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SpaceX successfully launched the Iridium-5 Falcon 9 Mission on Friday, March 30, 7:13 a.m. PDT.
During the launch, SpaceX cut the feed due to restrictions from the National Oceanic and Atmospheric Administration (NOAA).
Michael Hammersley, SpaceX materials engineer, said, "Due to certain restrictions from NOAA, SpaceX will intentionally end the live video coverage of the second stage prior to the engine shutdown." He further added that they would be working towards adding live views from the orbit in the future and were in discussion with the NOAA to lift these restrictions.
The Preparation Behind the Launch
On this occasion, the launch did not include an attempt at recovery of the first stage booster; however, the flight-proven rocket was reused. Also, SpaceX did attempt to recover half of the payload fairing which was used in the launch. This is a protective metal shield used to cover the cargo as the rocket is en route to space and blasts through the atmosphere. The payload fairing alone costs a whopping $6 million. Speaking on the subject of the fairing, Elon Musk, SpaceX CEO, indicated that it would be easier to restore this part for a future flight provided that their recovery plans are successful.
According to Musk, SpaceX was unsuccessful in recovering the fairing. During its return to Earth, the parafoil which controls the descent of the fairing became twisted. As a result, instead of alighting softly on the barge as planned, the component crashed into the water at a high velocity.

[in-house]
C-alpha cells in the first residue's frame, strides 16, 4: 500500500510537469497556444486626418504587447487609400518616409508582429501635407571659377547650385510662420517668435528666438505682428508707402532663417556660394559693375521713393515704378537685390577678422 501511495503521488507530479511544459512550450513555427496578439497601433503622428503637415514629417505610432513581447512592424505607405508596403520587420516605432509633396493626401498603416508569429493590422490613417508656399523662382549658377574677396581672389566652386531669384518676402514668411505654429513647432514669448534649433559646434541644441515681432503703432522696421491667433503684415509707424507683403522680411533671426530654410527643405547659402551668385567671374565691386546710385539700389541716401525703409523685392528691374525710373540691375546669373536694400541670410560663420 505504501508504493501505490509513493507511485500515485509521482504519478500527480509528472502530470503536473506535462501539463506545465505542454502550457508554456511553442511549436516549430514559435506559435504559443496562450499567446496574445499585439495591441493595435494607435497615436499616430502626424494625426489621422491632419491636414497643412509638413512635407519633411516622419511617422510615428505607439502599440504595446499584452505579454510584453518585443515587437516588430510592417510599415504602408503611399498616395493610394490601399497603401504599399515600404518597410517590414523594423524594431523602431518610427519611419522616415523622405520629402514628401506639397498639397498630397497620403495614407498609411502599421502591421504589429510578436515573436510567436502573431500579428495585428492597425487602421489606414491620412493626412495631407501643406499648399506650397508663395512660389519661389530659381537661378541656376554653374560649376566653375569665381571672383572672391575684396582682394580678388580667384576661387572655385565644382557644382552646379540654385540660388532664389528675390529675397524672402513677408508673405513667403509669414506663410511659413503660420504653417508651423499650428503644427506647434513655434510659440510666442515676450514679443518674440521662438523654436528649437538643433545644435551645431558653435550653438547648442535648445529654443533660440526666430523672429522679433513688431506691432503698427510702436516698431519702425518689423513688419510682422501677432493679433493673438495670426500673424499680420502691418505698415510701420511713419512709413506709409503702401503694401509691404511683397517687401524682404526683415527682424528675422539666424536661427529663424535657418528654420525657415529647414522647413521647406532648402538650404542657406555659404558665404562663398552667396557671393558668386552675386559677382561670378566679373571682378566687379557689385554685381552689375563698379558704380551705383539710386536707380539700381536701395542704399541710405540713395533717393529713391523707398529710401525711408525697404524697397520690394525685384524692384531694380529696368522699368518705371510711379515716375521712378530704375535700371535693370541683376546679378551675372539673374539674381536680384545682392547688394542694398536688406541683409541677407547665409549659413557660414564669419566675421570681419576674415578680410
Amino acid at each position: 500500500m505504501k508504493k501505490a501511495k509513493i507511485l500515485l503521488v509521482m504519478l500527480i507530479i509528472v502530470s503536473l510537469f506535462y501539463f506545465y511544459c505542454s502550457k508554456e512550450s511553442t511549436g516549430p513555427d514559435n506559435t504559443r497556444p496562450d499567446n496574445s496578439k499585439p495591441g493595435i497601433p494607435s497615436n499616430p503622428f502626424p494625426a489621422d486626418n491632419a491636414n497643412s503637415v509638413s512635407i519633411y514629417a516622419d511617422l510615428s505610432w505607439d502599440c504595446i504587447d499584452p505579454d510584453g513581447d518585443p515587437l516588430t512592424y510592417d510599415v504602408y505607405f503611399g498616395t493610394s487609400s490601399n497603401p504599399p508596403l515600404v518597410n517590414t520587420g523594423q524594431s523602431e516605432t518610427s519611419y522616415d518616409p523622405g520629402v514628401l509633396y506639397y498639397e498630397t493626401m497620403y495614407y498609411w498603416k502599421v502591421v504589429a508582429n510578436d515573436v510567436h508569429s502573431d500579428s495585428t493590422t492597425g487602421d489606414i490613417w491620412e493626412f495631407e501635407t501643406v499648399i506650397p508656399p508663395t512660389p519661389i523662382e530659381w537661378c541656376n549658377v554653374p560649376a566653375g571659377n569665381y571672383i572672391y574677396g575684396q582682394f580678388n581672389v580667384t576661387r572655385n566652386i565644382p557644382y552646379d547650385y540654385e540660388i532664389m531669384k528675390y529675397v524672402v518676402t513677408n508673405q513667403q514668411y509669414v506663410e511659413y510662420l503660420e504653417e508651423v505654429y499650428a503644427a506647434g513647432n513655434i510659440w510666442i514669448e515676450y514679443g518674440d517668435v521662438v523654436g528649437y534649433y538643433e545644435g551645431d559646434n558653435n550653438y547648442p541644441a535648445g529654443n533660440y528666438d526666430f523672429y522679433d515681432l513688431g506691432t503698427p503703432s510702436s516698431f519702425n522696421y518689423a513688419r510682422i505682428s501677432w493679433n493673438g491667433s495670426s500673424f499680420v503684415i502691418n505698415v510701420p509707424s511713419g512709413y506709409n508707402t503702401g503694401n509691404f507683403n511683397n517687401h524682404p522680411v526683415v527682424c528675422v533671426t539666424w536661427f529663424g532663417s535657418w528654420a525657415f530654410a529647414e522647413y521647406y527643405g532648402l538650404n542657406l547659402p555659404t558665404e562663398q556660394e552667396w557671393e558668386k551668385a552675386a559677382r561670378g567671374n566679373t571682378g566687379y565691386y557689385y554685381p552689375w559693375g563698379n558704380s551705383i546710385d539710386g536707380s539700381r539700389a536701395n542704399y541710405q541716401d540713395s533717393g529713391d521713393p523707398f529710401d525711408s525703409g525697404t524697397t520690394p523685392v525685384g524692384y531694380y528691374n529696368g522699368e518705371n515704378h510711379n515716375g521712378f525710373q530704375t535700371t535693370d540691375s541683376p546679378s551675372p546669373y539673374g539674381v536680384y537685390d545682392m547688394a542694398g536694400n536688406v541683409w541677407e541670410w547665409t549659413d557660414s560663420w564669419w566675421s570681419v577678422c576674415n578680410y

At the same time, commercial communication to Iridium clients on the ground was made successful as the 10 satellites were deployed to the Low-Earth orbit as planned. This spectacular launch represents the sixth launch of 2018, including the Falcon Heavy launch in February as well as the fifth Falcon 9 launch.
Continuing with their launch mission, another Falcon 9 launch is scheduled to take place on April 2. With this launch, it will be the twelfth commercial resupply mission in which SpaceX will fly to the International Space Station.
As all eyes turn to the next Falcon launch on April 2, it will be interesting to see how the issue of the live video footage will be handled. Well, the good news at least is that SpaceX does not expect to face a similar issue with its next launch. This is most likely due to NOAA' action of issuing a license for SpaceX which includes certain conditions related to their live streaming capabilities from space. The launch of used Falcon 9 rocket, which will carry the Dragon cargo ship, is the source of attention for space launch enthusiasts who eagerly await the next in a string of exciting missions in store for SpaceX.